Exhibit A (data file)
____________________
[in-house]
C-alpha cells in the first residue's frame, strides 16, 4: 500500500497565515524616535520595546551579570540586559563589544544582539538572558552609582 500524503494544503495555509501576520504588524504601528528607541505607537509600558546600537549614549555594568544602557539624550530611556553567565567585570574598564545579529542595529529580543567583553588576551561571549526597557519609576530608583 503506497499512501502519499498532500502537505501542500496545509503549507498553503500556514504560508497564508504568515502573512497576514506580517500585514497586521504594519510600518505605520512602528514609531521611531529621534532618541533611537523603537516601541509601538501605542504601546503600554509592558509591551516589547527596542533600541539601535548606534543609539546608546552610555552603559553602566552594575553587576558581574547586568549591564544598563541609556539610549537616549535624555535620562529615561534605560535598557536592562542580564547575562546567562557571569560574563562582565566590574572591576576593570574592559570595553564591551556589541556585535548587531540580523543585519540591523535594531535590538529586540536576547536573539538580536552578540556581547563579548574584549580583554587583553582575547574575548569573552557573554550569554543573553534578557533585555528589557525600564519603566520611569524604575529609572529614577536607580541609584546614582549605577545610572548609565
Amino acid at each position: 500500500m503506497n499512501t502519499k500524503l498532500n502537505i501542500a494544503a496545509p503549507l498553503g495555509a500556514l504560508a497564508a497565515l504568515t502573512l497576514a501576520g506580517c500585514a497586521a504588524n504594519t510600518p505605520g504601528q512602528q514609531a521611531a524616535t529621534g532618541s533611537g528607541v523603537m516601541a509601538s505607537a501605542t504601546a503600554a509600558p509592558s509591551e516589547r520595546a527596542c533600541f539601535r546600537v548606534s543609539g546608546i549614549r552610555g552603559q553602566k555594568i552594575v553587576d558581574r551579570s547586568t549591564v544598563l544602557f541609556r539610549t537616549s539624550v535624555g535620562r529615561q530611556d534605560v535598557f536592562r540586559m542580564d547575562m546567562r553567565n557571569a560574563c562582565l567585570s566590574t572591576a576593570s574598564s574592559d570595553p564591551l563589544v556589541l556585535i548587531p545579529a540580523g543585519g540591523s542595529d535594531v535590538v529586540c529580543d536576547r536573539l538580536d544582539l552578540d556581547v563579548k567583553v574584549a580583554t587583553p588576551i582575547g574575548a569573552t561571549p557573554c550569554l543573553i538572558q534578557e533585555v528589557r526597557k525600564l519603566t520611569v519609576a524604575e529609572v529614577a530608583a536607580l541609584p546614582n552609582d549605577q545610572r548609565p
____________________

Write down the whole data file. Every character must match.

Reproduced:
[in-house]
C-alpha cells in the first residue's frame, strides 16, 4: 500500500497565515524616535520595546551579570540586559563589544544582539538572558552609582 500524503494544503495555509501576520504588524504601528528607541505607537509600558546600537549614549555594568544602557539624550530611556553567565567585570574598564545579529542595529529580543567583553588576551561571549526597557519609576530608583 503506497499512501502519499498532500502537505501542500496545509503549507498553503500556514504560508497564508504568515502573512497576514506580517500585514497586521504594519510600518505605520512602528514609531521611531529621534532618541533611537523603537516601541509601538501605542504601546503600554509592558509591551516589547527596542533600541539601535548606534543609539546608546552610555552603559553602566552594575553587576558581574547586568549591564544598563541609556539610549537616549535624555535620562529615561534605560535598557536592562542580564547575562546567562557571569560574563562582565566590574572591576576593570574592559570595553564591551556589541556585535548587531540580523543585519540591523535594531535590538529586540536576547536573539538580536552578540556581547563579548574584549580583554587583553582575547574575548569573552557573554550569554543573553534578557533585555528589557525600564519603566520611569524604575529609572529614577536607580541609584546614582549605577545610572548609565
Amino acid at each position: 500500500m503506497n499512501t502519499k500524503l498532500n502537505i501542500a494544503a496545509p503549507l498553503g495555509a500556514l504560508a497564508a497565515l504568515t502573512l497576514a501576520g506580517c500585514a497586521a504588524n504594519t510600518p505605520g504601528q512602528q514609531a521611531a524616535t529621534g532618541s533611537g528607541v523603537m516601541a509601538s505607537a501605542t504601546a503600554a509600558p509592558s509591551e516589547r520595546a527596542c533600541f539601535r546600537v548606534s543609539g546608546i549614549r552610555g552603559q553602566k555594568i552594575v553587576d558581574r551579570s547586568t549591564v544598563l544602557f541609556r539610549t537616549s539624550v535624555g535620562r529615561q530611556d534605560v535598557f536592562r540586559m542580564d547575562m546567562r553567565n557571569a560574563c562582565l567585570s566590574t572591576a576593570s574598564s574592559d570595553p564591551l563589544v556589541l556585535i548587531p545579529a540580523g543585519g540591523s542595529d535594531v535590538v529586540c529580543d536576547r536573539l538580536d544582539l552578540d556581547v563579548k567583553v574584549a580583554t587583553p588576551i582575547g574575548a569573552t561571549p557573554c550569554l543573553i538572558q534578557e533585555v528589557r526597557k525600564l519603566t520611569v519609576a524604575e529609572v529614577a530608583a536607580l541609584p546614582n552609582d549605577q545610572r548609565p